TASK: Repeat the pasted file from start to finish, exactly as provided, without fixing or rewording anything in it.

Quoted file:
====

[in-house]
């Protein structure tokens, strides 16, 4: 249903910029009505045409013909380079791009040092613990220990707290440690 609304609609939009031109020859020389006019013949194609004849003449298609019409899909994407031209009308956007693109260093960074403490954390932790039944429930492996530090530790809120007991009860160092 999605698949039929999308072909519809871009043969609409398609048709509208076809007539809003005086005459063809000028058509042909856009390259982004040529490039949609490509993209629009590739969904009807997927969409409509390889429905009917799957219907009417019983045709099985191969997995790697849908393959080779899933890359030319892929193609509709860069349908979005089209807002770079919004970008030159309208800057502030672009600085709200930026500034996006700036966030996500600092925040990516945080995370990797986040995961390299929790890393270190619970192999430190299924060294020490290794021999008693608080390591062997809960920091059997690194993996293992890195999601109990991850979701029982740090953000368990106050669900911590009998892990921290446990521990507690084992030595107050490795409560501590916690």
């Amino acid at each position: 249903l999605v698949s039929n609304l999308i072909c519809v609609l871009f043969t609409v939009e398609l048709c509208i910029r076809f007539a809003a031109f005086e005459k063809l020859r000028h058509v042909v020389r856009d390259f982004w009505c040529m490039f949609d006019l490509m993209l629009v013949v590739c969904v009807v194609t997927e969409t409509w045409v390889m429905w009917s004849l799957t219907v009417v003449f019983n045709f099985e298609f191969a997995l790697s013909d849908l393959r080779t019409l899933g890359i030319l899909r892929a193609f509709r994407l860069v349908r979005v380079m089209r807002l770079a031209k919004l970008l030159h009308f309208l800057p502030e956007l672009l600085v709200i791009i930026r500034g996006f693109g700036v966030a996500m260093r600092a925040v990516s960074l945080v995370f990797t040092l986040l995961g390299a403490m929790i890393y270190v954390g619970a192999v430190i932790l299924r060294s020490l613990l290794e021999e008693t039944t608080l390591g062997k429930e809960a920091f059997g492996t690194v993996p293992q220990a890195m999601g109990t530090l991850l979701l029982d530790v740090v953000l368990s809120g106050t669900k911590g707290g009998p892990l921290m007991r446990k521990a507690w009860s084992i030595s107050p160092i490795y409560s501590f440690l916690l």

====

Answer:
[in-house]
């Protein structure tokens, strides 16, 4: 249903910029009505045409013909380079791009040092613990220990707290440690 609304609609939009031109020859020389006019013949194609004849003449298609019409899909994407031209009308956007693109260093960074403490954390932790039944429930492996530090530790809120007991009860160092 999605698949039929999308072909519809871009043969609409398609048709509208076809007539809003005086005459063809000028058509042909856009390259982004040529490039949609490509993209629009590739969904009807997927969409409509390889429905009917799957219907009417019983045709099985191969997995790697849908393959080779899933890359030319892929193609509709860069349908979005089209807002770079919004970008030159309208800057502030672009600085709200930026500034996006700036966030996500600092925040990516945080995370990797986040995961390299929790890393270190619970192999430190299924060294020490290794021999008693608080390591062997809960920091059997690194993996293992890195999601109990991850979701029982740090953000368990106050669900911590009998892990921290446990521990507690084992030595107050490795409560501590916690």
């Amino acid at each position: 249903l999605v698949s039929n609304l999308i072909c519809v609609l871009f043969t609409v939009e398609l048709c509208i910029r076809f007539a809003a031109f005086e005459k063809l020859r000028h058509v042909v020389r856009d390259f982004w009505c040529m490039f949609d006019l490509m993209l629009v013949v590739c969904v009807v194609t997927e969409t409509w045409v390889m429905w009917s004849l799957t219907v009417v003449f019983n045709f099985e298609f191969a997995l790697s013909d849908l393959r080779t019409l899933g890359i030319l899909r892929a193609f509709r994407l860069v349908r979005v380079m089209r807002l770079a031209k919004l970008l030159h009308f309208l800057p502030e956007l672009l600085v709200i791009i930026r500034g996006f693109g700036v966030a996500m260093r600092a925040v990516s960074l945080v995370f990797t040092l986040l995961g390299a403490m929790i890393y270190v954390g619970a192999v430190i932790l299924r060294s020490l613990l290794e021999e008693t039944t608080l390591g062997k429930e809960a920091f059997g492996t690194v993996p293992q220990a890195m999601g109990t530090l991850l979701l029982d530790v740090v953000l368990s809120g106050t669900k911590g707290g009998p892990l921290m007991r446990k521990a507690w009860s084992i030595s107050p160092i490795y409560s501590f440690l916690l």